Monday, November 19, 2012

Greg Nov. 26: The '80s

For Greg's discussion group on Nov. 26, we'll be talking about the exhibit "This Will Have Been: Art, Love & Politics in the 1980s" at the ICA. Read pages 14 to 19 of the essay plus one of the other four sections. (In your written response, be sure to address both sections that you read.)

Some questions to consider: What are some of the main subjects or themes of the 1980s for curator Helen Molesworth? Which 1980s artists exemplify them for her? How do these subjects and themes continue to echo through or influence art and society today? Is Molesworth's history of the 1980s subjective or objective? How can you tell? What does it mean for a museum like the ICA to present a subjective or objective history of a decade? Is there art/creativity from the 1980s that is missing from Molesworth's version of the 1980s?

Pictured at top: David Hammons, "How Ya Like Me Now?," 1988. Tin, plywood, sledgehammers, Lucky Strike cigarette wrapper, and American Flag painting. 158 x 180 inches. Glenstone. Photo: Tim Nighswander/Imaging4Art.
Above: Donald Moffett, "Call the White House," 1990. Ciba transparency on light box. 40 ½ x 60 ½ x 6 ¾ inches. Courtesy of the artist and Marianne Boesky Gallery.

Sunday, November 18, 2012

Guidelines for End of Semester Presentations

Some more info on End of Semester Presentations.... 
(Previous info here.)
1.  Presentations should be approximately ten minutes long and should include at least 6-10 images. Your presentations will be graded on research, quality of visual presentation and the quality of the oral presentation. Presentations are given to the entire SFAS, which includes all discussion groups.
2. Practice your presentation and prepare your visual materials with care. Students using digital presentations should format their presentations in some form of presentation software such as PowerPoint, iPhoto, or Keynote. Use video in your presentations only when it's vital to presenting the work at hand--such as performance or video art, or video tours through installations, sculptures or architecture. Video should not supplant your own description and discussion of the art. In other words, don't show a video that profiles the artist, that's your assignment.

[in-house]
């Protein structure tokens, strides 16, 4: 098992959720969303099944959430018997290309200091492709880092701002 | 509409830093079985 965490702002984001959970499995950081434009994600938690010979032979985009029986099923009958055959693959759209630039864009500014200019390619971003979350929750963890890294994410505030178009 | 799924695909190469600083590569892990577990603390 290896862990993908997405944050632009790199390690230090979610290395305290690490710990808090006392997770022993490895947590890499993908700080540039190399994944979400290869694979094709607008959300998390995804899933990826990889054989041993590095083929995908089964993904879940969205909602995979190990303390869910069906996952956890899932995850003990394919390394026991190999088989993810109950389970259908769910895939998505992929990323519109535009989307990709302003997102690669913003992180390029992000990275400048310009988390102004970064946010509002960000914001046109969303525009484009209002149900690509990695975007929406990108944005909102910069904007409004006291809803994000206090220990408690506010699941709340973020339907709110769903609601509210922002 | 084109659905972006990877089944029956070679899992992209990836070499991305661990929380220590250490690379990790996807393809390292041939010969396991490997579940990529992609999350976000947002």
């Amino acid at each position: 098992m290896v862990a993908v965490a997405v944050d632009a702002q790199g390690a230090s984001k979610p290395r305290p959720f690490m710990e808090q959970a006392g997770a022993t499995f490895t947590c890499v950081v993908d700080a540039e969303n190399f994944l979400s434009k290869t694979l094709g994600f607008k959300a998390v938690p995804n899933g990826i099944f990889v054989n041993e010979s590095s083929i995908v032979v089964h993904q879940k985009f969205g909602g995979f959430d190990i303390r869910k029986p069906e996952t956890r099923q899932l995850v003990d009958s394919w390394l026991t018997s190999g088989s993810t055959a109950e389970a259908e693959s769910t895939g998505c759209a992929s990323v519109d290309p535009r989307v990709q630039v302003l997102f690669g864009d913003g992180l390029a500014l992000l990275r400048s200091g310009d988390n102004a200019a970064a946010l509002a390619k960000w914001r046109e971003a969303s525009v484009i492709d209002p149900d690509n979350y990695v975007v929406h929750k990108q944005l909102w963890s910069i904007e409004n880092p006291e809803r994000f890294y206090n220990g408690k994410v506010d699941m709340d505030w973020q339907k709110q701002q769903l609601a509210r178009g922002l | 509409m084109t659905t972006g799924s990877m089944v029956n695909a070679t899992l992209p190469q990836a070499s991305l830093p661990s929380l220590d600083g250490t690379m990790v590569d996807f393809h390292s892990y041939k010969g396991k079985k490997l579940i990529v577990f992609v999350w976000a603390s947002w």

Present the work of a living artist. Choose examples of your chosen artist’s work and explain the ideas the artist is exploring. You may not choose an artist you have written about in research papers for this or other classes.
Present your own work. Imagine you are giving a visiting artist talk. Your presentation should consist of a body of work. Do not show a selection of work from the 4 years at school. Be prepared to talk about each image. You are also required to provide a disk with the images from your presentation along with a resume file to the seminar instructor.
Consult Ethan Berry about availability of equipment and set up. Arrive early, prepare your presentation and test the equipment.

Greg Nov. 19: Story Time

For Greg's discussion group on Nov. 19, we'll be talking about

= "Politics and Protest in Papier-Mache Heads"
= "Spectacle for the Heart and Soul"
= Nathalie Djurberg
= "Spirited Away: A Magical Dot Over in the Corner"
= "Ori Gersht's post-traumatic stress"(An excerpt of one of his videos is above)

Some questions to consider: What are the various ways these artists use narrative or story? How does story help them convey ideas, moods, emotions? Do you find some ways more effective than others? Why? What makes this work different from traditional narratives? These artists highlight imagery. How does the addition of time and motion change the way this imagery works and affects the audience?

Friday, November 9, 2012

Caroline's readings for Weds Nov 14th and Mon Nov 26th

Caroline's readings for Weds Nov 14th and Mon Nov 19th and Mon Nov 29th

Readings for Weds Nov 14th and Mon Nov 29th

Buskirk, Martha, Creative Enterprise: Contemporary Art between Museum and Marketplace, Continuum, 2012, pp 1 - 23

Readings for Mon Nov 19th

Photography Readings see previous post